The Answer Man
Meals are served out of Room 16, he tells the newcomers. No gourmet meals, but donated doughnuts for breakfast, bologna sandwiches for lunch and macaroni and cheese with hot dogs and beans for supper.
Sean rents five bungalows worth of beds, small buildings in two parallel rows separated by a littered courtyard. And behind one row, separated by the chain link fence with the gap in it, in the two-story white complex where Penthouse 4 is, Sean has even more beds.
Beds for 79. In a pinch, beds for 85. In a real pinch, 89. And when the 90th comes, he somehow digs up a 90th bed.
The place gets so crowded sometimes, with people sitting on the cement stoops, bumming cigarettes at the gazebo, watching cartoons in their living rooms, making piles of aluminum cans to sell to the recycling company.
And stopping Sean. They’re always stopping Sean as he tramps from bungalow to bungalow, from problem to problem, this curly red-haired man with a doughboy face, muscular shoulders and thick hands that pat them on the back, tussle their hair and massage their shoulders.
He has the answer to whatever the question might be.
No, it doesn’t matter that you went on vacation, he told a man one day earlier this fall, you were still supposed to pay the rent. And to another: Just because you weren’t driving the car doesn’t mean you didn’t have to make the payments. Wear nice clothes to court, he says to a third, but not so nice that it looks like you’re sucking up. The normal practice in America is for people to work an eight-hour day, he told a labor crew that called in at noon to complain, “we’re getting tired.”
He keeps track of their doctors appointments, hands out their medications, tells them what to say to their shrinks and social workers, to their judges and probation officers, their mothers and fathers.
Sure they are using him, but they are needing him too, and none so much as Johnny.
The very least of the least of mankind. Johnny, who smokes five packs of cigarettes a day, whose disability check costs taxpayers $500 a month, who volunteers for nothing, who produces nothing, accomplishes nothing, aspires to nothing.
Junkie, human trash, that’s how Sean figures Johnny must appear to other people. To him though, Johnny is the cutest one of all, “the cutest little thing, “in fact. And Johnny is a saint, very very close to God. Why? Because Johnny never lies, never talks to impress people, and couldn’t if he tried. He can’t pretend anything.
He is a broken-down walking bag of needs, a sack of sacred opportunities.
Sometimes, when Johnny and Sean sit next to each other on the couch in Room 8, Sean asks Johnny where he came from.
He was born in Massachusetts, Johnny tells him. But though he has tried to recall that particular day of being born, well, it happened a long time ago and he just can’t. He was the son of a druggist. He went to a reform school where a big hand made the boys line up in a row and then swooped down, slapping all of them all at once. He did drugs, too many drugs, and then, about 20 years ago, he began to travel.
Not too long ago, he hitchhiked all the way from Florida to Paris. Had a nervous breakdown or something like that. Not sure how he got back, floated down, yeah, on Eastern Airlines, that’s it, and Sean found him when he got here.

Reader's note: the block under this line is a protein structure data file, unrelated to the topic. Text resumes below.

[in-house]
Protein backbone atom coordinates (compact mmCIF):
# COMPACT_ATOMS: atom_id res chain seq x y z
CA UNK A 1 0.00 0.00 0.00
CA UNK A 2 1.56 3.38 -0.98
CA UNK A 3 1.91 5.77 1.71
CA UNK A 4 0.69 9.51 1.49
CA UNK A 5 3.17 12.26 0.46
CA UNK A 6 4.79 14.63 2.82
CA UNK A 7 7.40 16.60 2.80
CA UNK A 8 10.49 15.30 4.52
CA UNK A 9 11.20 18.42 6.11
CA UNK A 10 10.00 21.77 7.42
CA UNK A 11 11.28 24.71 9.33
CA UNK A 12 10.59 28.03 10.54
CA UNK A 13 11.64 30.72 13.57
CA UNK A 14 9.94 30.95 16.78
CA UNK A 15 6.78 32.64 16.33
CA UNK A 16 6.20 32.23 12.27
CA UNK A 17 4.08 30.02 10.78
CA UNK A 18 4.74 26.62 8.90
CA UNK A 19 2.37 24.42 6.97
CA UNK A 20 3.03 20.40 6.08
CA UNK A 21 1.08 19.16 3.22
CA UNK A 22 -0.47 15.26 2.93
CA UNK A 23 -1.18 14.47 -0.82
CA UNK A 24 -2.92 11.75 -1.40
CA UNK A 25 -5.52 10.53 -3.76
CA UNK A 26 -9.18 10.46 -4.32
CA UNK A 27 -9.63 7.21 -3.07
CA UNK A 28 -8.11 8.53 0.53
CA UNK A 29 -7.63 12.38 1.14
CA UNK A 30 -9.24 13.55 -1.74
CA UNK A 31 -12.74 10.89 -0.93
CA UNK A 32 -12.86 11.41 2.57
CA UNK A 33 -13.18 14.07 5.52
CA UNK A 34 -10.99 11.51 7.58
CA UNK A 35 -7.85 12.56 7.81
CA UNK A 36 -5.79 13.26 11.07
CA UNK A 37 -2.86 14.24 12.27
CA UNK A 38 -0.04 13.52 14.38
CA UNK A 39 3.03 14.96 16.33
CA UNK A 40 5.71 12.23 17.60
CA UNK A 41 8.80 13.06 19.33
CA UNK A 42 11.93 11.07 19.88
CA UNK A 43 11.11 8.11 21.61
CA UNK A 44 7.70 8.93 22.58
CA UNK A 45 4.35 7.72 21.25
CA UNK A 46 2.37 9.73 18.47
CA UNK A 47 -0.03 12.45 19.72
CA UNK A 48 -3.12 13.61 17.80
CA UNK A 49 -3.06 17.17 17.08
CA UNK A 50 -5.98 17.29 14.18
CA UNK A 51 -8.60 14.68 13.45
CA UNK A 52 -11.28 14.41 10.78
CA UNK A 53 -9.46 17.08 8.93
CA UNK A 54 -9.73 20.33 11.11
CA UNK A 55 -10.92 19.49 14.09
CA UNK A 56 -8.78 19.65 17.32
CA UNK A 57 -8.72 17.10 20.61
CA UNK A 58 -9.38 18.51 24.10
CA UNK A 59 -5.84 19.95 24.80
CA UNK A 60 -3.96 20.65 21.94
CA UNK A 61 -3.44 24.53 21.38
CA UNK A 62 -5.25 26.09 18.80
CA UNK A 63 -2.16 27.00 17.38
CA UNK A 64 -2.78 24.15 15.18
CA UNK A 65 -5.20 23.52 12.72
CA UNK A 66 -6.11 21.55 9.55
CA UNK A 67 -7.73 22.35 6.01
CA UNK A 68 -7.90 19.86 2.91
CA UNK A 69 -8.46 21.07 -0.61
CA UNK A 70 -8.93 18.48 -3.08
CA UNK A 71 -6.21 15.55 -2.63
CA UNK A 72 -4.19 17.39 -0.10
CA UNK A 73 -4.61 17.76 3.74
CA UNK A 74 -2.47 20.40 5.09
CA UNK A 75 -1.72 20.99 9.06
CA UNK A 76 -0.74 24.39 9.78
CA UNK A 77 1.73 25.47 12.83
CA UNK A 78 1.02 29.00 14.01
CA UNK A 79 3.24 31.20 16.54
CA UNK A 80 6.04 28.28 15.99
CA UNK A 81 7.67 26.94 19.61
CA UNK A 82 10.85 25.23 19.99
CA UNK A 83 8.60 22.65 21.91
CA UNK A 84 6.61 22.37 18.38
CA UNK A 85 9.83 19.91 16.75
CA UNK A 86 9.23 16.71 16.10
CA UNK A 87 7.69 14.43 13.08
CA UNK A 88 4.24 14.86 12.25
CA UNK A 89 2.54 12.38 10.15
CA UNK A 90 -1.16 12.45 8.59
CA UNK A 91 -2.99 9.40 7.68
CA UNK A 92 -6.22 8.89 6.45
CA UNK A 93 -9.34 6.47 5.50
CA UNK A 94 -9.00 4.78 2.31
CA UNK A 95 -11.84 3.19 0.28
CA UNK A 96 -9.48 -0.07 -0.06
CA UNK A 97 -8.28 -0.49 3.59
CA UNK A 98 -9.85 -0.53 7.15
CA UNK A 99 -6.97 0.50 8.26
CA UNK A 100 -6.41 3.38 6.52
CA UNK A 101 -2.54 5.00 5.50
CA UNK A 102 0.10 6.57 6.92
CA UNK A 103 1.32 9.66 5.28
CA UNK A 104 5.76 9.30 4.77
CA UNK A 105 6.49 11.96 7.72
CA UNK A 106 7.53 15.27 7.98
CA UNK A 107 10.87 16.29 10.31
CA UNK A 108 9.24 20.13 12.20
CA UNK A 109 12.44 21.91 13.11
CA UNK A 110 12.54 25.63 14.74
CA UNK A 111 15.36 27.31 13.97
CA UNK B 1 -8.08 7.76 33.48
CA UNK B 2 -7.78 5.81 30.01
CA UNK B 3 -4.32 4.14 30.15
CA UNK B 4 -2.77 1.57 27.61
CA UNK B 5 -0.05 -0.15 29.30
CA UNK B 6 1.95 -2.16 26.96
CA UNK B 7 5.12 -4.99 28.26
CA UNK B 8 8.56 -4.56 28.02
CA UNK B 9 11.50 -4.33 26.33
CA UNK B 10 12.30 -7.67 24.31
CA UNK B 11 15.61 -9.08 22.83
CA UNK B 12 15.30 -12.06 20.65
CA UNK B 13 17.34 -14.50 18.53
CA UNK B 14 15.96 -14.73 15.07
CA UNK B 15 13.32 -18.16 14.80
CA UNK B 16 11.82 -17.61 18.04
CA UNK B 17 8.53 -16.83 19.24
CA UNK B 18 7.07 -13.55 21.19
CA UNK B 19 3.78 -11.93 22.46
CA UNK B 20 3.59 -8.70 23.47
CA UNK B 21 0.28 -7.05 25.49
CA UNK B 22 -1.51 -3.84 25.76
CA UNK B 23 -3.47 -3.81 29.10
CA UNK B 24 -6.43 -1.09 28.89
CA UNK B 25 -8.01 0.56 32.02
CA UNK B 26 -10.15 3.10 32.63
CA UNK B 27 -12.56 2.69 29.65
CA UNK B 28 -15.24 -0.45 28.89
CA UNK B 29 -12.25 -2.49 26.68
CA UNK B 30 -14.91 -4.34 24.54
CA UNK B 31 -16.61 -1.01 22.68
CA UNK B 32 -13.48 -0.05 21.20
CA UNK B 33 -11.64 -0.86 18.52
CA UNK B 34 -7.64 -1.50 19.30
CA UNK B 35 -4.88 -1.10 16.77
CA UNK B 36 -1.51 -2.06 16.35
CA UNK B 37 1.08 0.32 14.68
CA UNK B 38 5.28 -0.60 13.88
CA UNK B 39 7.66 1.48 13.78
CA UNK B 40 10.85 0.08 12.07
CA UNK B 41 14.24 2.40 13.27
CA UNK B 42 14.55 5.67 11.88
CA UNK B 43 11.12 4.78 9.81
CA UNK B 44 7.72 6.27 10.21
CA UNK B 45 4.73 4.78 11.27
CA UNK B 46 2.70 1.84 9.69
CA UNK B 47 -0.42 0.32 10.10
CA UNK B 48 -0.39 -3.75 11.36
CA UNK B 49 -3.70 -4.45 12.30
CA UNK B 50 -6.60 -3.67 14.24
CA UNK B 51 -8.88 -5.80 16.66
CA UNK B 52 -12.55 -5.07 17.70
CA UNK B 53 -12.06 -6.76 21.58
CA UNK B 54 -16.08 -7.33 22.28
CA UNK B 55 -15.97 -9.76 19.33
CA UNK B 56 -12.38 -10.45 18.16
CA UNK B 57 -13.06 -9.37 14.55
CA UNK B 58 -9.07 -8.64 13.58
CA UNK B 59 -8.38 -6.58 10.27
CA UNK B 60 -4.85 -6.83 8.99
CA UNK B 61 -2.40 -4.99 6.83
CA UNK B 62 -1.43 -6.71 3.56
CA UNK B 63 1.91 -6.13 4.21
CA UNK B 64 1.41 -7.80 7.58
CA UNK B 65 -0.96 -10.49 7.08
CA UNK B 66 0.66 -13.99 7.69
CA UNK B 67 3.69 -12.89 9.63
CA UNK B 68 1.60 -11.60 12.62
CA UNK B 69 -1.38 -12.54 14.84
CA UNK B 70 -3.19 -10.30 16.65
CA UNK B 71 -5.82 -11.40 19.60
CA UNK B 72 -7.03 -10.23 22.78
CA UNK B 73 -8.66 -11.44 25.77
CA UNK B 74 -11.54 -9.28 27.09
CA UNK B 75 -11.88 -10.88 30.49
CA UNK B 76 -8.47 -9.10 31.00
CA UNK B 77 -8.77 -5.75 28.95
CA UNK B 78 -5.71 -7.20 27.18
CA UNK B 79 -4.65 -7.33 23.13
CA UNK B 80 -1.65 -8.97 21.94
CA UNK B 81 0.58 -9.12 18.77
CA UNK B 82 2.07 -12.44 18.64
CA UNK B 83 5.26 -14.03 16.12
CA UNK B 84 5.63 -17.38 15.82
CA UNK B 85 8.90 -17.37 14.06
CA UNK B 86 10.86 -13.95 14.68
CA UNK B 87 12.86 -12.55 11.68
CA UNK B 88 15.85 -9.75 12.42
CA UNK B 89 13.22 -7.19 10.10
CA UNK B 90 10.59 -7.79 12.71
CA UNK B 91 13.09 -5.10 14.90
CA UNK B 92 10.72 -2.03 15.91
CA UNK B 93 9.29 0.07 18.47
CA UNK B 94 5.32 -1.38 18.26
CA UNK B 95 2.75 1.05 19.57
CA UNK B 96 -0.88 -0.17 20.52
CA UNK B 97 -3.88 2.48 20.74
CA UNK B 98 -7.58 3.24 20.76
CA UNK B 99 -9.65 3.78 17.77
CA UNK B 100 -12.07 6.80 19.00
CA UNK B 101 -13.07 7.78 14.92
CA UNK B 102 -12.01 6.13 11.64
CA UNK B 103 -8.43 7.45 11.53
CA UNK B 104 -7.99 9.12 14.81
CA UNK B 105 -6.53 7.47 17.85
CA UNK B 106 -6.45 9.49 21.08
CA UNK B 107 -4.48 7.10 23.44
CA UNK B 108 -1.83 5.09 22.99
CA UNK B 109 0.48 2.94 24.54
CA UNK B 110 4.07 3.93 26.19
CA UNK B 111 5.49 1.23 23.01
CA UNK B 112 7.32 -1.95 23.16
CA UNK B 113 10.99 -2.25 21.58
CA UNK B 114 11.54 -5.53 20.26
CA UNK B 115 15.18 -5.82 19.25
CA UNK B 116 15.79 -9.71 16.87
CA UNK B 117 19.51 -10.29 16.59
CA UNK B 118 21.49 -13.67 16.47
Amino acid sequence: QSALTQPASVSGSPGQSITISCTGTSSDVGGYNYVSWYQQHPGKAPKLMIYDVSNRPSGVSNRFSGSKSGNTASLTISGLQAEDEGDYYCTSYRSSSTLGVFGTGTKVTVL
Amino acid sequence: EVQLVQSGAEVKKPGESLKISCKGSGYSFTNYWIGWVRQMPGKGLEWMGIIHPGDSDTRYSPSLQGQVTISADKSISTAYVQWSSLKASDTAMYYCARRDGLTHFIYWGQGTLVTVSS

Johnny gives away his clothes. He laughs at almost anything, a soft laugh that barely makes it past his beard. Says please and thank you and you’re welcome at all the right times.
He calls nothing of this world his own, except for a single possession, a small blue blanket that he holds onto each night when he goes to sleep. He has had it for years and has never washed it and yet it doesn’t smell. Even now in the midst of Johnny’s longest showerless streak ever, the blue blanket has no smell. Johnny does though, and people are starting to complain.
A gentle push
All the beds are filled and the sun has long set upon the pink bungalows and Sean is alone in Penthouse 4 with Jenny Scott, who was Principal of the Year once up north, and then she had some family problems and then she was a homeless woman in South Florida and now she is Sean’s assistant.
“Am I pushing Johnny too hard?” he asks her.
“I could smell him all the way across the courtyard,” she says.
“I really don’t want him to leave again.”
The last time Johnny left, Sean had half the shelter out looking for him for two straight days. He was covered with sand fleas when they found him by the beach and Sean had to put on rubber gloves and scrub his body from head to toe.
“It’s up to you, Sean,” Jenny says, going through the door to the back room where her bed is. “It’s up to you.”
Well, it’s important for Johnny to keep clean, Sean tells himself after she shuts the door, and not just for everyone out there having to smell him, but for himself, too.
Sean tallies the last of the cookie jars. About $500. Some days the cookie jars fill up with as much as $1,000 and some months the pennies and dollar bills add up to $20,000, almost enough to pay the rent, and buy the gas and the medications for people without insurance, and the hundreds of packs of bologna in Sean’s refrigerator back at his house, where he rarely gets to use the Jacuzzi anymore.
Midnight comes and goes with Sean still awake and scanning through the proof sheets of the first edition of the new shelter newspaper. He plans on selling The Homeless Herald at churches and on street corners.